Durham: I find it abandoned.
Two weeks into my journey, I finally make it to the small yet famous village.
And it's empty.
Empty of people, empty of bodies. And food.
I stand in the square and examine my surroundings, something I'm somewhat of a master of. They too lack damage from the war and devastation from the plague. I begin to wonder whether there's a connection, between the train stations and this town. But then I realize maybe the locations where too small to be targets?
It doesn't matter now.
What matters now...I don't know.
There's no one here, and every building is empty. Like a group of survivors lived here but then packed up and left. Yet I decide to check my grandparents house: just in case.
Crossing the river, I can see the large church towering over the town houses and trees. It was one of the many magnificent sights my civilization had to offer. I feel guilty when I realize no one might look upon it again for decades. And if they do, it will be in shambles.
I discover my grandparents house unlocked, and stocked with food. Spoiled: but it means someone was still living here before they...
I hike up the stairs, wary. I can already smell it. With the air just as empty of scent as the streets of Durham are, the smell of death permeates and dominates. The door creaks open as I push it aside. At least they died together, in bed, as they would have wanted. Holding hands. Smiling.
I can only imagine my parents where here not but days ago. No wait....it's been weeks. And this house was preserved from my parents final visit here. I could imagine it now. They found the door unlocked, and entered. Fresh food was sitting on the dining room counter, never going to be eaten. They travel upstairs, together, and find my grandparents alive, but sick, in bed together.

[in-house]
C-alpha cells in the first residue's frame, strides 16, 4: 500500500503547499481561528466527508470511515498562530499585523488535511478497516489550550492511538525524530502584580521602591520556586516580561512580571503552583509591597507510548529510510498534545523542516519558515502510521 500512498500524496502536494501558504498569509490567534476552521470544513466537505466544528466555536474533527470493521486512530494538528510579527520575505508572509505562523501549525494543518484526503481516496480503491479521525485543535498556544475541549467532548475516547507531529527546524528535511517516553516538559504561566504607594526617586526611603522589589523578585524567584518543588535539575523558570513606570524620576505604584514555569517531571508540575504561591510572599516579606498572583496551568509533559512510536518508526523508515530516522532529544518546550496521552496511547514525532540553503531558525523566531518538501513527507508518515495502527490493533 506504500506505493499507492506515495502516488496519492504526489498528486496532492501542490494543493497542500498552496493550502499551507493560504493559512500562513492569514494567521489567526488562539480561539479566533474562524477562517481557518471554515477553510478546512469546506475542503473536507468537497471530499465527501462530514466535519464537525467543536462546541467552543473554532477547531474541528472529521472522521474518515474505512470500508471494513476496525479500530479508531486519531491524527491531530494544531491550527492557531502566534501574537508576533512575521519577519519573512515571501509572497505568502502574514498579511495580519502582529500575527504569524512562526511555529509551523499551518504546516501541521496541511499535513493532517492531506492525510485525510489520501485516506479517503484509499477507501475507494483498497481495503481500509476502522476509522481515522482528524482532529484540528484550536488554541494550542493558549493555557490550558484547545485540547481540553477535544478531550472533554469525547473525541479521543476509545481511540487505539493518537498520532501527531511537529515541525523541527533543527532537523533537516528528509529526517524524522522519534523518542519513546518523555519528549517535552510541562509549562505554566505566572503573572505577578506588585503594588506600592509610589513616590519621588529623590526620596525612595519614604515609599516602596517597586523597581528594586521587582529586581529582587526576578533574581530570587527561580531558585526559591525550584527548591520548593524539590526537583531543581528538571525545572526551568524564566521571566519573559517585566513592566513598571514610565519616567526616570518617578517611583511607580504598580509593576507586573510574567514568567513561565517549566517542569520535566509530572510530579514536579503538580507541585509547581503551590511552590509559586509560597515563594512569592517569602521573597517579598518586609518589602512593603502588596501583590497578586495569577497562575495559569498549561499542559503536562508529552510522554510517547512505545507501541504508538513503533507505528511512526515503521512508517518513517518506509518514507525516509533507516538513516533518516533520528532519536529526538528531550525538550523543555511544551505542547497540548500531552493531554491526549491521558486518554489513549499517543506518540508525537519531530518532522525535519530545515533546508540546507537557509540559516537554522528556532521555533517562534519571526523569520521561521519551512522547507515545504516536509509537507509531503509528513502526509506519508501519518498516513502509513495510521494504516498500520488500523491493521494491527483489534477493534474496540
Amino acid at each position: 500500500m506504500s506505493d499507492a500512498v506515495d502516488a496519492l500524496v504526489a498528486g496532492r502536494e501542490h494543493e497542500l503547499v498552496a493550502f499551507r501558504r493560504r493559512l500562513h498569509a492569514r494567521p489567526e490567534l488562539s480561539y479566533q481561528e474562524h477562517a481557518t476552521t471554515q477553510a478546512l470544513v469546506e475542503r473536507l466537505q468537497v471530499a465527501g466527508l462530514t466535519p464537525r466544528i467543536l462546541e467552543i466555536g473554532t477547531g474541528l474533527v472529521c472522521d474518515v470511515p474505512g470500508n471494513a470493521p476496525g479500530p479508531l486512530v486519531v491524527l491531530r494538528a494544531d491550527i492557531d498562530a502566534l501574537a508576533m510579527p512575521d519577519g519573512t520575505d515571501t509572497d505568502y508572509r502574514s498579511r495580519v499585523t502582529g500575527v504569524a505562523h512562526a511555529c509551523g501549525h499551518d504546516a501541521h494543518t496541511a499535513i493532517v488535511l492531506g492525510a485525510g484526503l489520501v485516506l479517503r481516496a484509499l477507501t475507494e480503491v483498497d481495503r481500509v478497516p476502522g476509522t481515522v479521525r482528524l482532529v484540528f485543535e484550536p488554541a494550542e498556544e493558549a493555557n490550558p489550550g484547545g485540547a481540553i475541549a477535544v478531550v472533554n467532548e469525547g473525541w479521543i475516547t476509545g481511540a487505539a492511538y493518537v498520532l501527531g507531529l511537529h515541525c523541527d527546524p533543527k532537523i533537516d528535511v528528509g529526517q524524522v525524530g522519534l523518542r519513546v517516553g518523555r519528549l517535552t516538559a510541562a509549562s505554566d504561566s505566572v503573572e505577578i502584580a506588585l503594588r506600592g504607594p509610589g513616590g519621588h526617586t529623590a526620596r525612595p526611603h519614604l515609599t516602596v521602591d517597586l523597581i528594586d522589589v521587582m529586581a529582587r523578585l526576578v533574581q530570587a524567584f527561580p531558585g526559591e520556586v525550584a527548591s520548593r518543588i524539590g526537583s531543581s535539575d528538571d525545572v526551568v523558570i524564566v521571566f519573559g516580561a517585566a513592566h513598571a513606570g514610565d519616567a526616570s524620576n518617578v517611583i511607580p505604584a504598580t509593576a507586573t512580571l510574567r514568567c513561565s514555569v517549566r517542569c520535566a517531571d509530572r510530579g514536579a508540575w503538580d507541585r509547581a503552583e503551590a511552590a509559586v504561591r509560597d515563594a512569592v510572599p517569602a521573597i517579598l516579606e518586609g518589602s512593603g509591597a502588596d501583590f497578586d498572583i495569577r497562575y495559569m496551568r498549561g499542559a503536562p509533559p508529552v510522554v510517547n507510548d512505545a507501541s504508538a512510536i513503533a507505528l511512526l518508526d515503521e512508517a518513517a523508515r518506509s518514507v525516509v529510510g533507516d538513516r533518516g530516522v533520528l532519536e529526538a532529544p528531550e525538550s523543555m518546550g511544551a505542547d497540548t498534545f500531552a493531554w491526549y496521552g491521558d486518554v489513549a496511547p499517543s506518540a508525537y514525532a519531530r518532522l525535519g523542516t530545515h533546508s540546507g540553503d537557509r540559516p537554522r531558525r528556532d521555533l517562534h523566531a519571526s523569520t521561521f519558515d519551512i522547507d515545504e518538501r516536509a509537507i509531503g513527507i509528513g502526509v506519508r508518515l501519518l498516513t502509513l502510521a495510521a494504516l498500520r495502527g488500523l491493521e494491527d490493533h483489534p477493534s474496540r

My mother starts to cry, my grandfather gives instructions to my father. My grandma tries to inspire my mom, and she gives them her last goodbyes before rushing to make the "1500 Durham-Edinburgh".
I close the door, letting my grand parents sleep peacefully in their resting place, then I leave, and lock the door.
And I slide down against the door, and start crying.
I don't care if raiders or cannibals find me, if they are even alive. I don't care if I'm the last person on Earth. I miss Katie and her sarcasm. I miss my grandmother and her flowers, my grandpa and his stories. I miss my parents, who might as well think I'm dead, or vice versa. Why did I leave my house? They could be on their way now, or have already arrived, and found the house destroyed. They think I'm dead. I know they do.
Who am I kidding?
They are dead. I'm a fool to hope they aren't. Everyone's dead. The governments, the anarchist, religious, atheist, right winged, left winged, teachers, students, the poor, the rich, builders, destroyers, doctors, lawyers, famous or unknown, vegetarians, carnavours, cowards, heroes. Musicians. Friends. Family.
The cold chips away at my body, signalling night is coming. I stand up, shaking. I walk effortlessly in a direction I have no idea I'm going. My stomach growls angrily, deprived of it's needs. I'm loosing track of time. It's full on dark now. I don't care. I just wanna die. I want a car to just come swinging around the corner and run me over, as long as i's quick.
And that almost happens.
I barely get a warning when I see the headlights before the car jets around the corner and come racing at me head on.
Some unconscious representative within me decides I want to live, and so I jump out of the way as the car just as it nips my heals and comes crashing to a halt.
I feel the trickle of blood running down my head, but I concentrate on the recognizable slamming of a car doors and an angry woman...no....girl...marching towards me.
"Are you mental?" She screams.